Terrorism and Morality by Haig Khatchadourian
In “Terrorism and Morality,” Haig Khatchadourian argues that terrorism is always wrong. Within this argument, Khatchadourian says that all forms of terrorism are wrong because the outcome deprives those terrorized of their basic humanity. To this end, Khatchadourian says that even forms of terrorism that are designed to bring about a moral good are wrong because of the methods used to achieve that good. Before Khatchadourian spells out why terrorism is wrong, he defines what terrorism is, what causes terrorism, and what people believe terrorism to mean. With a working definition in place, Khatchadourian examines terrorism’s role in a just war and shows that terrorism is never just, even during war. With the assertion that terrorism, even during wartime is unjust, Khatchadourian analyzes the variations of innocence and non-innocence surrounding the victims of a terrorist attack. The analysis of innocence and non-innocence is accomplished through review of the principal of discrimination and the principal of proportion and how each relates to terrorism. From these philosophical and ethical standpoints, Khatchadourian finds that terrorism is unjust and wrong because of the way it groups and punishes the innocent with the guilty, not allowing the victim to properly respond to the charges against them. Finally, Khatchadourian looks at how terrorism is always wrong because of the way it denies a person their basic human rights. In examination of person’s human rights, Khatchadourian finds that terrorism specifically “violates its targets’ right to be treated as moral persons,” as it inflicts pain, suffering and death to those who are not deserving (298).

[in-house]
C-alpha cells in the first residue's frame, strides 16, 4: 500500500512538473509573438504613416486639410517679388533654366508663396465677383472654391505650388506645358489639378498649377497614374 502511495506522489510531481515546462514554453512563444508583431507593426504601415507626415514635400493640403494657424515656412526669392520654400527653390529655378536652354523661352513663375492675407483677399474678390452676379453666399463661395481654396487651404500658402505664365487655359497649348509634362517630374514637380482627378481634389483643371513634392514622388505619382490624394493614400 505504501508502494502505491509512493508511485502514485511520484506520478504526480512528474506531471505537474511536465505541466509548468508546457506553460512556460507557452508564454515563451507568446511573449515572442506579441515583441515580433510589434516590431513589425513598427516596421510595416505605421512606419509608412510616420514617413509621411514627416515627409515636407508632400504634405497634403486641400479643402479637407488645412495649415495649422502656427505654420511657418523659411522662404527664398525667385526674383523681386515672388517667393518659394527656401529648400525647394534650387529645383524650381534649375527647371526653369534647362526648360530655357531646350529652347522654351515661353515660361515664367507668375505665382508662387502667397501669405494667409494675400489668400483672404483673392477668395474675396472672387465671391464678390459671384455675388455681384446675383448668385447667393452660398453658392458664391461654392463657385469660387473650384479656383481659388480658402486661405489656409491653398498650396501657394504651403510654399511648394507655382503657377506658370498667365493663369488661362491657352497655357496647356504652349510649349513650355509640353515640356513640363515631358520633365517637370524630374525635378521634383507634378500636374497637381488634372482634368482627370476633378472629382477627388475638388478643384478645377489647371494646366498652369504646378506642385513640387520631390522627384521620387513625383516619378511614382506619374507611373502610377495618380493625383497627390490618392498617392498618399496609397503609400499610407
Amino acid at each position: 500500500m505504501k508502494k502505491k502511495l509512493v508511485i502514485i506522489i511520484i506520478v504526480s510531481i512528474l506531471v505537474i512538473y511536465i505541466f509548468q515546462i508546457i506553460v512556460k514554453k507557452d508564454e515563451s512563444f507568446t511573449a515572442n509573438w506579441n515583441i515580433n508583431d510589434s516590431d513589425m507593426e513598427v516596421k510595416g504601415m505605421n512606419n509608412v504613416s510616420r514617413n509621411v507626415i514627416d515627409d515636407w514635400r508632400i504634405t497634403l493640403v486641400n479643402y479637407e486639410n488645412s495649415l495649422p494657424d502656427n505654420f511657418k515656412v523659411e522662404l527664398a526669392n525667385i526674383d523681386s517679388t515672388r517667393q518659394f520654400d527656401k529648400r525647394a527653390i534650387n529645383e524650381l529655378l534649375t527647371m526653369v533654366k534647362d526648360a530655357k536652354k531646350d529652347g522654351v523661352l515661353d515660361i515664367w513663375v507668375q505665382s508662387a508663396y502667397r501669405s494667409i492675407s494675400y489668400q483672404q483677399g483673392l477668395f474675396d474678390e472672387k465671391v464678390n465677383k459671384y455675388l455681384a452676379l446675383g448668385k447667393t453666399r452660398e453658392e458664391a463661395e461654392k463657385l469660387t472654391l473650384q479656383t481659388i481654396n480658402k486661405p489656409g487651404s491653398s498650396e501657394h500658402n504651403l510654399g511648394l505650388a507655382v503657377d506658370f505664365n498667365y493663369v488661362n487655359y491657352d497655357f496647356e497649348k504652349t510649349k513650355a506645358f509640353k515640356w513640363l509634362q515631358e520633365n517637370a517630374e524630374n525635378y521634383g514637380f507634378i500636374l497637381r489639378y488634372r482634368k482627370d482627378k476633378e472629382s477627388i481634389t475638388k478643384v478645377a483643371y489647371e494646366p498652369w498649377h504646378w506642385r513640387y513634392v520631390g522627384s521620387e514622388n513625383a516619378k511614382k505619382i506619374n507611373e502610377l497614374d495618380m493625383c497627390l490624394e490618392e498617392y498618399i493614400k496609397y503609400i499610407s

Khatchadourian holds that “terrorism, in all its types and forms, is always wrong,” followed by an examination of the aspects of terrorism that make it wrong (291). In proving that terrorism is always wrong, Khatchadourian first eliminates the idea that ‘freedom fighting’ as a form of terrorism is morally ethical. Khatchadourian states that this form of terrorism, though it is for a suspected good cause, participates in the “maiming, killing or coercing of non-innocents,” as a non-innocent is a person who is directly related to the injustice in which the terrorist seeks to avenge (293). Therefore, if this type of terrorism is ethical then “considering political assassination as a species of ‘freedom fighting’” would be acceptable as politicians are commonly thought of as non-innocents (293). Upon making this argument Khatchadourian shows that the idea of ‘freedom fighting’ as a form of acceptable terrorism is unfounded, allowing the argument to collapse in on itself, as the assassination of a political leader is never justified.
Upon pointing out the most feasible of the arguments that terrorism is in some way justifiable, Khatchadourian defines the universal goals of terrorism. Khatchadourian says that the...